Marc Lefkowitz | 11/25/09 @ 12:13pm
Cleveland Mayor Frank Jackson is making a brave acknowledgement with his proposal that residents pay the true cost of trash. The Mayor is taking fire for proposing to balance the 2010 budget by charging a $9.25 monthly fee per household for trash collection. Although poorer residents will be affected, charging fees for trash may have an unintended environmental benefit if people think about how much trash costs.
Is or isn't a fee the answer? Will residents demand that the city come up with a better way to pay for it? The answer may be in a new idea called "pay as you throw" ? where residents are charged on a sliding scale for how much trash they put out. Unit pricing is working in literally thousands of communities, and could be a nice alternative to Cleveland's proposed flat fee.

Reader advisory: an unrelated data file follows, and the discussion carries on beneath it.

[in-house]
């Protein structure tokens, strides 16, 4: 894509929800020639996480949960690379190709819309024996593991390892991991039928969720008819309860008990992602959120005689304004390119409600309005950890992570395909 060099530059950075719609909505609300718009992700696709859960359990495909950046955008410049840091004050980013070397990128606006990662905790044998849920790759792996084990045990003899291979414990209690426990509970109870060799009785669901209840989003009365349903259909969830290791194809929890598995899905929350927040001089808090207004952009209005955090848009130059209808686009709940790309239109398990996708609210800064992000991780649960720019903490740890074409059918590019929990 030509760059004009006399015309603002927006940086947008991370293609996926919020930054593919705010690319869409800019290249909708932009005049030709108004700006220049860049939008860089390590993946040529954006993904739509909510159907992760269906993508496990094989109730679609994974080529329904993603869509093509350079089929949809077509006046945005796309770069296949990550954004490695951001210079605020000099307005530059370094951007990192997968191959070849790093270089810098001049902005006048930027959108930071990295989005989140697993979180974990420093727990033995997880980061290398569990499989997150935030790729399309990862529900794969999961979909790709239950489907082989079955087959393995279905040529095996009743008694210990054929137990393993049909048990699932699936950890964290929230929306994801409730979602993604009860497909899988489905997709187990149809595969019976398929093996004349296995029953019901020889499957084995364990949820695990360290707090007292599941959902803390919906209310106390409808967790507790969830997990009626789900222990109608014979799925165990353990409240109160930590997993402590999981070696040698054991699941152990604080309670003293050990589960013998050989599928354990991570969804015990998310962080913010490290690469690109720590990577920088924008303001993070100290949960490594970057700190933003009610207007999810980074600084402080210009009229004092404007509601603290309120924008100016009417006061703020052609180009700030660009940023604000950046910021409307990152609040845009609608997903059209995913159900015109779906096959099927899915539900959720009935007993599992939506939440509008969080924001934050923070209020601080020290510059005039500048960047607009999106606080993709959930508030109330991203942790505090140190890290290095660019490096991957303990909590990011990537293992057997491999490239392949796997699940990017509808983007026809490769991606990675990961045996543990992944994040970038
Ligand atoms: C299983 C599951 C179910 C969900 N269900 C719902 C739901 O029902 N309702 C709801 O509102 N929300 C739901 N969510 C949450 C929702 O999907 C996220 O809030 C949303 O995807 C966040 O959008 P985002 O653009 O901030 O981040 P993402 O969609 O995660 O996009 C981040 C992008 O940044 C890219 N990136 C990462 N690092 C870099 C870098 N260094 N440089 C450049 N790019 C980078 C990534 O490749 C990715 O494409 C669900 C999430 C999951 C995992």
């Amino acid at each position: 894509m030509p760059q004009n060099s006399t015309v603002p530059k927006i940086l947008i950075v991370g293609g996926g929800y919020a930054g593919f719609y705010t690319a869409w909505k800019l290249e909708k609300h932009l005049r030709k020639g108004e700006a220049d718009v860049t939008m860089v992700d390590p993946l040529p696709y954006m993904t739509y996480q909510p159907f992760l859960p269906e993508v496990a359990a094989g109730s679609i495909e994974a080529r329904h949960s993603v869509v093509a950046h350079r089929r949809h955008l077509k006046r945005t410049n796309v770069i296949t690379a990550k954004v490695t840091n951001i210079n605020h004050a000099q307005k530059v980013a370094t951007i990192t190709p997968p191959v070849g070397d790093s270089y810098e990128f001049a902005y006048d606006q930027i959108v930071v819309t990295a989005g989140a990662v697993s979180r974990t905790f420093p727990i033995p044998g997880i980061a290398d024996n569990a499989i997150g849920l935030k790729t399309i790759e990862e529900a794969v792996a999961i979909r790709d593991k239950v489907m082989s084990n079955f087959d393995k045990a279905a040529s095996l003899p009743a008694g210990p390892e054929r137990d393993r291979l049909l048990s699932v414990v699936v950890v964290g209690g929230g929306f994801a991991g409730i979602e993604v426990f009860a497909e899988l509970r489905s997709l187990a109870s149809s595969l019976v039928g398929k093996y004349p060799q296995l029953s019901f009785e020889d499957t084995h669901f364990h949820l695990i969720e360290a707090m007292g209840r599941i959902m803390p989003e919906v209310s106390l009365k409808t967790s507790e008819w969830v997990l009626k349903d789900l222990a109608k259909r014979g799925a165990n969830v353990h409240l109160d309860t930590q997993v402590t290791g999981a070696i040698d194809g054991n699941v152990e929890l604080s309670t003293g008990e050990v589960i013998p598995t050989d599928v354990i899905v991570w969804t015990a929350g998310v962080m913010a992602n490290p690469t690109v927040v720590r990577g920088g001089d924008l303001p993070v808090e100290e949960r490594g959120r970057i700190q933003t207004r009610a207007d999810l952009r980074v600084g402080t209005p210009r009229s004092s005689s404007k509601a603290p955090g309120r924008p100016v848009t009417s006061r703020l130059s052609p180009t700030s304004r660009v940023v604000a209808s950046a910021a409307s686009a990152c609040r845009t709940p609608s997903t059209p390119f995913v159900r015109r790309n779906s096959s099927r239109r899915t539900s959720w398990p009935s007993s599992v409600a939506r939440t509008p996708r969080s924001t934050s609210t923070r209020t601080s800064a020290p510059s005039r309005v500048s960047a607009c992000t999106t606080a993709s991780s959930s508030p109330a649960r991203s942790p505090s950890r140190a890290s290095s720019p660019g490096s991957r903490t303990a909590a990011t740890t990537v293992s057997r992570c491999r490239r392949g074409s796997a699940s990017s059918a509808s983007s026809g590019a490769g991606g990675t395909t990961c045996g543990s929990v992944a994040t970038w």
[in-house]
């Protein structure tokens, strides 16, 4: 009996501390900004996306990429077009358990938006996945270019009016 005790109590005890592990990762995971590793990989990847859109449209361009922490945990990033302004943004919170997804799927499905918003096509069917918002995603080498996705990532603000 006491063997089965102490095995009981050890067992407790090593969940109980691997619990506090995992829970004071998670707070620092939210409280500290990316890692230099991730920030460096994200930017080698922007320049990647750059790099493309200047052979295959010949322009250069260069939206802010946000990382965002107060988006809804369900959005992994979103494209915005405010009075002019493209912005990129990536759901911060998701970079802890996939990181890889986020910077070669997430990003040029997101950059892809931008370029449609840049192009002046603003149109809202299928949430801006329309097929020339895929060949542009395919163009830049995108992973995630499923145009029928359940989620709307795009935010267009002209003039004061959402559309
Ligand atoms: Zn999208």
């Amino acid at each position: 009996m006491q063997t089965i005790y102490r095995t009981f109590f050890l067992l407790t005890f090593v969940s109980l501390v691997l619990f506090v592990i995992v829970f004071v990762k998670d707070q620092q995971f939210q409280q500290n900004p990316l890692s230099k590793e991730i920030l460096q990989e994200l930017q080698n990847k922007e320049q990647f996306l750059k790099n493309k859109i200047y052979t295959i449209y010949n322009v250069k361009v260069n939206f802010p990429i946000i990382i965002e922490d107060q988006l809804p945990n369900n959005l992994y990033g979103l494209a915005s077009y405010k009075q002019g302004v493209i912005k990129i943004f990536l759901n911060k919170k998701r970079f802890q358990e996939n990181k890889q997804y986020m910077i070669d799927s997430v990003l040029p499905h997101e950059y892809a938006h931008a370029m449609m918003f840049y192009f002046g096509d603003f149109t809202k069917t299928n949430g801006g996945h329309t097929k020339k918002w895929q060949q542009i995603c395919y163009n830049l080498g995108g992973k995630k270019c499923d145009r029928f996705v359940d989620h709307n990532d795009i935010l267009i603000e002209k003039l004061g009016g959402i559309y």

A flat fee may be a merry-go-round to more and more fees-and it doesn't create an incentive produce less trash-where a "pay as you throw" strategy has dramatically increased recycling in 4,000 communities that have it, according to EcoCycle, which introduced it in Boulder, CO.
If Cleveland wants to get serious about reducing its solid waste, it should consider all of the alternatives available.
For more information, see Massachusetts Pay as you throw case studies.